Life is a Deterministic Process
by Professor King CHOW; November 8, 2018
There has been an old saying that “We are endowed with certain talent and weakness, and everything seems to be pre-determined as our fate.” With the advancement of biological research, genomics and genetics, there are loads of examples illustrating that our genetic composition dictates who we are to a large extent. But, how large? This lecture will go through some of these examples revealing how much it is truth, and how much it is just a myth.
About Professor Chow
King Chow earned his PhD degree in Cell Biology from Baylor Coll. of Med. He was a Belfer Fellow of Molecular Genetics at Albert Einstein Coll. of Med. before joining HKUST more than 20 years ago. At HKUST, he oversaw the development of the Common Core Program, served as Directors of a number of UG and PG programs. He holds the position of the Director of Interdisciplinary Programs Office overseeing the establishment and operation of a number of interdisciplinary programs that cut across all schools. He heads the Center for the Development of Gifted and Talented promoting gifted and STEM education. His own research focuses on molecular genetics of neural development, synthetic and evolutionary biology, exploring animal form, shape and communication. He actively engages in various teaching programs spanning liberal arts, practicum art, life science and interdisciplinary studies. He has taught subjects of his own expertise areas, as well as subjects at the juncture between science, engineering, social science and humanity in different formats, from traditional lectures, group work, exploratory-project-based courses, MOOC to extensive flipped classes at all levels, earning him the School of Science Teaching Award, the Michael G. Gale Medal of distinguished teaching at HKUST. In his lectures, he always provokes students to see information and issues with different perspective, shaking up mythical misunderstanding and help students to reflect on their own value and position, integrating both biotic and abiotic considerations. Understanding oneself is always one of his key objectives in his educational endeavors.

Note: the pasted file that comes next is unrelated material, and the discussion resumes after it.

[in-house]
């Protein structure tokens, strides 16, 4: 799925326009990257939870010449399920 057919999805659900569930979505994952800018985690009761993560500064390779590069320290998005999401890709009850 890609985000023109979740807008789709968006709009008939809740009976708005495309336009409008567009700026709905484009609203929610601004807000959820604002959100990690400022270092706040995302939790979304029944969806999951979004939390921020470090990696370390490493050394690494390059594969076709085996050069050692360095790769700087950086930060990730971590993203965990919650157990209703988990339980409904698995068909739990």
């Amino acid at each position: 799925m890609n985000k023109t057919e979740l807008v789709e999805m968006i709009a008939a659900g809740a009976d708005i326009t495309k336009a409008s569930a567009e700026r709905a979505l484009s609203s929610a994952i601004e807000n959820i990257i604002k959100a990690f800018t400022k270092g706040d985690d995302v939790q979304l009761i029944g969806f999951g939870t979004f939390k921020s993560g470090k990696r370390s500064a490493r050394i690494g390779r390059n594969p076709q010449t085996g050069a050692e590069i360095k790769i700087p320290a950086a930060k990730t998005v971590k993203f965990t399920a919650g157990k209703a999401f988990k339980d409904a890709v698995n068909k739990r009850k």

Do Chinese Have Romantic Love?
by Professor Michelle YIK; October 9, 2018
Want to learn about whether Chinese have romantic love and how it was studied, but not sure where to kick off that journey? This is a romantic module for you.
About Professor Yik
Michelle received her PhD degree in Social/Personality Psychology from the University of British Columbia. Since 2002, she has been working at the Hong Kong University of Science and Technology where she teaches Psychology & Everyday Life and Personality Psychology. The everyday life course provides ample opportunity to satisfy her “id” impulses of performing in front of 300 students; the personality course provides a platform on which to utilize her research to enrich students’ understanding of human behaviors in the Chinese context. In 2007, Michelle won the Humanities and Social Science Teaching Award; in 2010, she became the medalist for the Michael G. Gale Medal for Distinguished Teaching; and in 2011, she was the finalist for the University Grants Committee Teaching Award.
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last modified 26 March 2019